I acknowledged at the beginning of the article that I’m using modding in the broadest sense including all the examples you cited.

      I felt it not necessary to specify and explain all types of modding for the purpose of my point, it would unnecessarily complicate the discussion. The problem I described is systemic and not contingent on the type of improvement a mod provides. Nuances exist as always but are not relevant in the big picture.

      “Modding isn’t bad, not for the game, not for the game series and not for your sales as a publisher.”

      It is however bad for the consumer in the long run.

  2. Here’s an alternate perspective, at what point does the concept artist become the developers? At what point does one programmer become the developers? At what point does the animator become the developers? Who are the developers for chess, considering it has been iterated on a few times across history?

    Are the developers strictly the people who made the software? Are the developers anyone who iterates on the game’s rules or logic? Are the developers exclusively the owners of the intellectual property? Are they the people who made the foundation? Are contracted workers hired before the game’s release developers? Are volunteers in the original development process developers?

    Is there a certain threshold for someone becoming a developer of the game? Do they have to do a certain amount of work on the game? Does a certain percentage of the code or assets have to be theirs? What if they make a total conversion, like counter strike? Is this a new game or an old one? Are they the developers or “just” modders? The Half Life engine, or source engine, has been repurposed for new Valve releases. Are the current employees are Valve working on Team Fortress 2 and Left 4 Dead developers or modders?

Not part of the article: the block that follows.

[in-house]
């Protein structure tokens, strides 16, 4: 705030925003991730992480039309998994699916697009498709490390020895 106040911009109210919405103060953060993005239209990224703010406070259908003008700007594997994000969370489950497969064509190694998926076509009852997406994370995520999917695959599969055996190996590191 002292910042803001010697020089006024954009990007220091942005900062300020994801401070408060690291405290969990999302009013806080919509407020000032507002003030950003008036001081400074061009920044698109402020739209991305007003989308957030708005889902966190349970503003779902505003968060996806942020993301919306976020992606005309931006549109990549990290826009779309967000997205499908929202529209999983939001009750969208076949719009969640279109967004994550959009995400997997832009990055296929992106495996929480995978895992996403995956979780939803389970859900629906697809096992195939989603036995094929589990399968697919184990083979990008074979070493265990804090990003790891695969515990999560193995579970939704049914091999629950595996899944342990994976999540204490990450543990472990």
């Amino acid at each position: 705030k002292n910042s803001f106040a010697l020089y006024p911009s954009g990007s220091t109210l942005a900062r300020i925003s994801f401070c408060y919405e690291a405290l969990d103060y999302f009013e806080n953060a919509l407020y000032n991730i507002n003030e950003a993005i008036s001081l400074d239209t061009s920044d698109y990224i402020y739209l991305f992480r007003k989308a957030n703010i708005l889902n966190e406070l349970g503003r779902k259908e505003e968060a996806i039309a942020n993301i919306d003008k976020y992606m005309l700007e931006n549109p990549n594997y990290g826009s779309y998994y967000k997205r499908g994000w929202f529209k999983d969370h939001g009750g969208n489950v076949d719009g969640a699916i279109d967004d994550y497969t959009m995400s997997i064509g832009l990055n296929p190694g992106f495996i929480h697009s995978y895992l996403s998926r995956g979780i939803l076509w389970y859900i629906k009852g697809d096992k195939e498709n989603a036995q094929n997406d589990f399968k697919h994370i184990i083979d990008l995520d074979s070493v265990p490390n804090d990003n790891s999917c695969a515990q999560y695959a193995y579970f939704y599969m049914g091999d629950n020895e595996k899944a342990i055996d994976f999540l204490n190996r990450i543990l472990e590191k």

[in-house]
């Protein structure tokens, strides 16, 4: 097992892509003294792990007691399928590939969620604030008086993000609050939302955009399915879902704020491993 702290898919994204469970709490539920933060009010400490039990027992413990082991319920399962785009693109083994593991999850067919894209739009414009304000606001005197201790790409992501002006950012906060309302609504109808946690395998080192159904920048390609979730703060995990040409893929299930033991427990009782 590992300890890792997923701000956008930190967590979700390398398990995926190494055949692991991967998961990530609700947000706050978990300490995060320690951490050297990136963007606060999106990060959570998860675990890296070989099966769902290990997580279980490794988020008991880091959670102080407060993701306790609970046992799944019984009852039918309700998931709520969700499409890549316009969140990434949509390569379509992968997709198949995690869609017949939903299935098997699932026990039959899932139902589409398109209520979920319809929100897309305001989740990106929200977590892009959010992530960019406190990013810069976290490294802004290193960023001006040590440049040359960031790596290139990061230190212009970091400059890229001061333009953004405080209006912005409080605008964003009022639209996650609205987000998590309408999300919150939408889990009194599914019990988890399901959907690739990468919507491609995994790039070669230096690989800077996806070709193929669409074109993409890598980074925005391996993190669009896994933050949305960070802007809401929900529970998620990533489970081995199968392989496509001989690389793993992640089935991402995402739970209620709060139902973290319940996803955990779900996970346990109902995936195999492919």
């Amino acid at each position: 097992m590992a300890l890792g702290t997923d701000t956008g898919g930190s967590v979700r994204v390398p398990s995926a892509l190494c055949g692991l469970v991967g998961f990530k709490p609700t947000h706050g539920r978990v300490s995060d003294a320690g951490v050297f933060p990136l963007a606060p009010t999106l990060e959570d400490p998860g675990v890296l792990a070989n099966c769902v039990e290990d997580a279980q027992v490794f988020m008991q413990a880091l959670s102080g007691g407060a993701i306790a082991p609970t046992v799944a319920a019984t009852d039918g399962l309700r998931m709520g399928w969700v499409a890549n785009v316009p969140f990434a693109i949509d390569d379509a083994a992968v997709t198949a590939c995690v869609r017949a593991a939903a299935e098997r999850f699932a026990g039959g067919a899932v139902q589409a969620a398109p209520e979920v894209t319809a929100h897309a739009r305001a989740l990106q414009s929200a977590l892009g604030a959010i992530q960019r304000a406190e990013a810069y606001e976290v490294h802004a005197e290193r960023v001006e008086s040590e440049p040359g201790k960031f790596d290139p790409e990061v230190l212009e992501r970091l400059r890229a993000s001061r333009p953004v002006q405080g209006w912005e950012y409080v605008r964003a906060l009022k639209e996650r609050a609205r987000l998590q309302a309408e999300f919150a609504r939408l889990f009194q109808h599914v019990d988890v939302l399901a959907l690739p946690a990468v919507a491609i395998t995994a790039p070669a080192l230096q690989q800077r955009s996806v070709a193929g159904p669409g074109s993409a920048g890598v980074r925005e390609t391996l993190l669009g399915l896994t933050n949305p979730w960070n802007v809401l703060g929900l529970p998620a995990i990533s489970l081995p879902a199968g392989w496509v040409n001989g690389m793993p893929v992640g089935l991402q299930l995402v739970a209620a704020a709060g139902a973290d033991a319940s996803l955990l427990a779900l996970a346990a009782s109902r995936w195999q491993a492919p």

Imagine you have an objectively bad game, and the developers patch the game so it becomes and objectively good game. Can the game really be counted as a good game or is it paradoxically a good and bad game simultaneously? What if someone who is not the official developer patches it? Are different versions of a game to be considered different games?

    A lot of these distinctions are rather arbitrary in all honesty because they can’t be anything but.

    Final comment: The Elder Scrolls is objectively bad.

    • tradamtm says:

      I’m unsure about the purpose of this comment, you might be a bit hung up on my lead-in sentence.